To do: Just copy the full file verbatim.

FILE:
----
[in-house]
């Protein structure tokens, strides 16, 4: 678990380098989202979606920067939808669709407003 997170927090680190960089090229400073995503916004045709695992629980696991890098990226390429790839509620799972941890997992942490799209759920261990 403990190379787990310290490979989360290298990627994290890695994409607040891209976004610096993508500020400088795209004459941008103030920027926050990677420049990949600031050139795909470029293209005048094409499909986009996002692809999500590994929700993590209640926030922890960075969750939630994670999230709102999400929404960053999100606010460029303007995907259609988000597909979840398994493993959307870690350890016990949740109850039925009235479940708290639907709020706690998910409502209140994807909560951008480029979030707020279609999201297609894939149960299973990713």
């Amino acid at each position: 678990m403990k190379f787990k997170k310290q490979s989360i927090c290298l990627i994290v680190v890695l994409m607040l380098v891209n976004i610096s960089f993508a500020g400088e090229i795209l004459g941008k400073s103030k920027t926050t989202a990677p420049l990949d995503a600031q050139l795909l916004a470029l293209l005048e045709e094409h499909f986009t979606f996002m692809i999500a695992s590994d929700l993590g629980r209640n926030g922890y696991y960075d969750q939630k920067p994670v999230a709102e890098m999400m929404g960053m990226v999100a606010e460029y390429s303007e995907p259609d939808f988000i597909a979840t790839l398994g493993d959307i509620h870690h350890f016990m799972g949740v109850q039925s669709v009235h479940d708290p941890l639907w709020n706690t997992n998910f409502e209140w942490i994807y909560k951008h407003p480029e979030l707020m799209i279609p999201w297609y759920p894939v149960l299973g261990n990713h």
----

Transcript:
[in-house]
């Protein structure tokens, strides 16, 4: 678990380098989202979606920067939808669709407003 997170927090680190960089090229400073995503916004045709695992629980696991890098990226390429790839509620799972941890997992942490799209759920261990 403990190379787990310290490979989360290298990627994290890695994409607040891209976004610096993508500020400088795209004459941008103030920027926050990677420049990949600031050139795909470029293209005048094409499909986009996002692809999500590994929700993590209640926030922890960075969750939630994670999230709102999400929404960053999100606010460029303007995907259609988000597909979840398994493993959307870690350890016990949740109850039925009235479940708290639907709020706690998910409502209140994807909560951008480029979030707020279609999201297609894939149960299973990713």
């Amino acid at each position: 678990m403990k190379f787990k997170k310290q490979s989360i927090c290298l990627i994290v680190v890695l994409m607040l380098v891209n976004i610096s960089f993508a500020g400088e090229i795209l004459g941008k400073s103030k920027t926050t989202a990677p420049l990949d995503a600031q050139l795909l916004a470029l293209l005048e045709e094409h499909f986009t979606f996002m692809i999500a695992s590994d929700l993590g629980r209640n926030g922890y696991y960075d969750q939630k920067p994670v999230a709102e890098m999400m929404g960053m990226v999100a606010e460029y390429s303007e995907p259609d939808f988000i597909a979840t790839l398994g493993d959307i509620h870690h350890f016990m799972g949740v109850q039925s669709v009235h479940d708290p941890l639907w709020n706690t997992n998910f409502e209140w942490i994807y909560k951008h407003p480029e979030l707020m799209i279609p999201w297609y759920p894939v149960l299973g261990n990713h």